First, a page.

Posted by: zhiv | September 20, 2008

Mad Men and Revolutionary Road: the connecting moment

I’ve been hunting around on google for the last hour chasing down the hint from Sung Woo that Matthew Weiner gave all of the actors on the show copies of Revolutionary Road.  My guess was that Weiner had read RevRoad at some point, long ago, and that it was a major influence on him in the creating the show.  It turns out, apparently, that I was wrong.

I love Mad Men, but it’s not the type of thing that I would spend a lot of time reading about on the internet.  But this search has shown me that there is a whole lot of discussion about the film version of Revolutionary Road, and a lot of that includes very intelligent discussion of the novel and Yates.  It’s all there if you start looking.  And the Mad Men-Revolutionary Road search is even more fruitful–there’s just a lot of stuff out there, a lot of discussion of exactly the things that I’ve been wondering and thinking about for the last couple of days.  There’s probably all sorts of information on the lengthy official Mad Men blog on AMC, but I couldn’t figure out how to pinpoint the search. I did read that January Jones read Revolutionary Road as an inspiration for her character.

But then I found what appears to be the connection between Weiner and Revolutionary Road.  Here it is:

Barnard graduate Christina Wayne, sr. vp of programming at AMC, takes the credit:

“Right now I’d have to say Mad Men. [Series creator] Matt Weiner and I have had a phenomenal relationship in terms of developing material for the show, from talking about casting and directors to which writers are going to be in the writer’s room. After I read Matt’s script at our first lunch, I asked if he had read Richard Yates’s Revolutionary Road, which my interest in American literature led me to read. It’s set at the same time; it’s about a married couple who live out in the country, but the man commutes to work every day in Manhattan. Matt said no, so I gave him the book, and he has always said that that was one of the determining factors in his choosing to do the show at AMC, which was an unproven channel at the time, instead of taking it to a more established channel. I’d say Mad Men has sort of reached the pinnacle for me creatively. There’s not a moment of Mad Men that I’d change.”

The story that Weiner wrote the pilot for Mad Men before he went to work on The Sopranos for 7 years is well known.  Wayne’s story that she told Weiner to read the book seems to make sense and fit the timeline.  Weiner didn’t need to have read the book before writing the pilot, but he must have been deeply impressed by it, and it clearly must have affected a number of aspects of the show as it was developed and produced.  And we can continue looking to see some more statements from Weiner about the book, and try to see if Sung Woo’s comment that Weiner gave copies of the book to the entire cast is true.  We know that Jones was reading it.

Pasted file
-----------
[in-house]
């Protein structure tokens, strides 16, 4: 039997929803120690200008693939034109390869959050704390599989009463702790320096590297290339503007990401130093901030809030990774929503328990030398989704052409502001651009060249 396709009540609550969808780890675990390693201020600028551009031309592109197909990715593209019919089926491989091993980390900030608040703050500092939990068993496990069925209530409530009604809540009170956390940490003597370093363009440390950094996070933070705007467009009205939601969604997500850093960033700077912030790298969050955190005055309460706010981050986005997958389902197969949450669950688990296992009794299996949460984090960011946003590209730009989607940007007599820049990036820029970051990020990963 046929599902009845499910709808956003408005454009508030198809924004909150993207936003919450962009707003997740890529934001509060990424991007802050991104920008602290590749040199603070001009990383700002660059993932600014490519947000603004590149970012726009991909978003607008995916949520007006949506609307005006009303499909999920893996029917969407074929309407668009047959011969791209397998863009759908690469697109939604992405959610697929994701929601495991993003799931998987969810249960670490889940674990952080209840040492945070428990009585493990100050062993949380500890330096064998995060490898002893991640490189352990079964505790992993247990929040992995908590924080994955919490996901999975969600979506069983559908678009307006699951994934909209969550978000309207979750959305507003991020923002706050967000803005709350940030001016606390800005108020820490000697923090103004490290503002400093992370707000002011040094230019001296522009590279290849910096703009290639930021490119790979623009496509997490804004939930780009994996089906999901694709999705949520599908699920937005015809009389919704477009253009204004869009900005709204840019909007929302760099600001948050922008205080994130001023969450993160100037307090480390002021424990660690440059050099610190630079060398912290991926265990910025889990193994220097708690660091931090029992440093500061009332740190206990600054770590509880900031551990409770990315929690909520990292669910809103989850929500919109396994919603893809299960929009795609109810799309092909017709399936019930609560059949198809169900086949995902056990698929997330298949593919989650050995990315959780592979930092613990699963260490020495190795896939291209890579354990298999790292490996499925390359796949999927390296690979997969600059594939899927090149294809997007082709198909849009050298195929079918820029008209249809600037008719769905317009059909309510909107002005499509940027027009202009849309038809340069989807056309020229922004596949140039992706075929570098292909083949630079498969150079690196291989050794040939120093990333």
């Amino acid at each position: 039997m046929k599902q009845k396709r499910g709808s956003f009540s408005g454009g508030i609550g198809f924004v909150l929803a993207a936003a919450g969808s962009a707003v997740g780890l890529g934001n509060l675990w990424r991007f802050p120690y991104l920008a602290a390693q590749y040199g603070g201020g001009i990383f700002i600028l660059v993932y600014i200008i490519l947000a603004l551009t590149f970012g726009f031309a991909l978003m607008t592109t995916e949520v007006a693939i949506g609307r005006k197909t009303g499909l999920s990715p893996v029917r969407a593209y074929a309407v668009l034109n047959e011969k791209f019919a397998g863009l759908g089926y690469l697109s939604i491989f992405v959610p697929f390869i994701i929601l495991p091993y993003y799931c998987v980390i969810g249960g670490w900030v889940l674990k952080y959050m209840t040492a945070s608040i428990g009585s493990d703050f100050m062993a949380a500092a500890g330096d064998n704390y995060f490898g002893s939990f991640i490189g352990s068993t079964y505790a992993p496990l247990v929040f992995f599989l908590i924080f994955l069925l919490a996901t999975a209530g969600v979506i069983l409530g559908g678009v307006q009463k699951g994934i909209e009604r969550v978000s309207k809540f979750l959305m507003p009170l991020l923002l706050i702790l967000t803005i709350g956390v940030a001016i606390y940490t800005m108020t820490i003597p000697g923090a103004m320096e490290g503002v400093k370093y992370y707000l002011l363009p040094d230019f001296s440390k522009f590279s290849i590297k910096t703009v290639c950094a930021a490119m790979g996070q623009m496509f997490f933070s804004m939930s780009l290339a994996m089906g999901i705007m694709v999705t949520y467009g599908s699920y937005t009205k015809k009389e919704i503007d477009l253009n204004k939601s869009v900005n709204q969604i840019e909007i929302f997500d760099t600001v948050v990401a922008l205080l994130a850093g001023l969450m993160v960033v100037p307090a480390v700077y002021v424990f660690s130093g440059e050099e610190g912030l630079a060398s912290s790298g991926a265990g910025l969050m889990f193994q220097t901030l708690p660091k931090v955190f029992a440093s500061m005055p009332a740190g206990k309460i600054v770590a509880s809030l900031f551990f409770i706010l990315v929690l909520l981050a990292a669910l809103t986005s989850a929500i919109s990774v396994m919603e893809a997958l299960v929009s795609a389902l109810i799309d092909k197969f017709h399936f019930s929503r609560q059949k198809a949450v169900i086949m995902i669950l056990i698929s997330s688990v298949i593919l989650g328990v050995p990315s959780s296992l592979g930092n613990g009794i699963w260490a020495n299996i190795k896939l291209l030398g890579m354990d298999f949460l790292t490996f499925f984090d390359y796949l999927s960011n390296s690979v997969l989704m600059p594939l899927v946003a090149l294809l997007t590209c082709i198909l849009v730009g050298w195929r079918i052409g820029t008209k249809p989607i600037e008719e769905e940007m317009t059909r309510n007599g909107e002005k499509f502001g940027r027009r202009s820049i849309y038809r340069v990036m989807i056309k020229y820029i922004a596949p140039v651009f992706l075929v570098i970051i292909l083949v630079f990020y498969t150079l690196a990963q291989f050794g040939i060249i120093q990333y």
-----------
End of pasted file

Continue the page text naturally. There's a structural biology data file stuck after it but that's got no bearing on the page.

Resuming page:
Yates would be happier about this approach, I would think.  And I have to wonder what Christina Wayne has to say about the RevRoad movie.



  1. Hi zhiv,

    Here’s the link I found from the Times:

    – Sung

  2. How interesting….it may be a bit tangential for me but I am fascinated nevertheless. I will have to go and watch that Billy Wilder film. By the time I’ve finished watching Mad Men, the Douglas Sirk films (which i can’t get hold of in the UK) and now this one, I’ll have forgotten how to write….

    I tried to get to a talk Lionel Shriver was giving about Rev Road last w/e down in Charleston, Sussex (UK) and I believe Sam Mendes was there too talking about the film but they were completely sold out weeks ago.

    Yours, as ever, running to catch up

  3. Sung– thanks for the link, and for stopping by.

    KCJ– I meant to make a note to get you psyched up for Mad Men, but didn’t do it. I’ll be really curious to hear your thoughts. Have to admit that I didn’t know anything about Lionel Shriver until you mentioned her–seems like good stuff. Will go and respond to your excellent Disturbing the Peace comment now. Thanks as always.

  4. Ok, so I’m about a year and half behind the rest of you over the water but I have just watched my first episode of Mad Men. It is amazing. The first thing that strikes me, with regard to Yates, is that if abortion is a metaphor for RY’s work, suicide is the meaphor here….not just the falling man of the opening credits but the long shots up the buildings and of course all the emphasis on smoking and health.

    I hadn’t realised that it is quite so obviously a view of the early 60s in retrospect, I mean openly so….that it looks critically at male /female relationships and sexual tensions from a 21st century point of view.

    As an ex-smoker it is a tough scenario to watch….is there anyone who doesn’t smoke?

  5. I came across a review of RR today and I had to think of you. Here’s the link if you’re interested:

  6. View from the Window commented on my blog and led me to you. Thanks for the interesting words on Yates. I just finished blogging about Revolutionary Road( I’m embarrassed to say I’d never actually heard of it before last month, but it blew me away. And, interestingly, the first time Frank went to work, I immediately pictured Mad Men (even though I’ve never watched an entire episode). I’m not surprised to find out Yates was an influence.

Leave a Reply

Fill in your details below or click an icon to log in: Logo

You are commenting using your account. Log Out /  Change )

Google+ photo

You are commenting using your Google+ account. Log Out /  Change )

Twitter picture

You are commenting using your Twitter account. Log Out /  Change )

Facebook photo

You are commenting using your Facebook account. Log Out /  Change )


Connecting to %s


%d bloggers like this: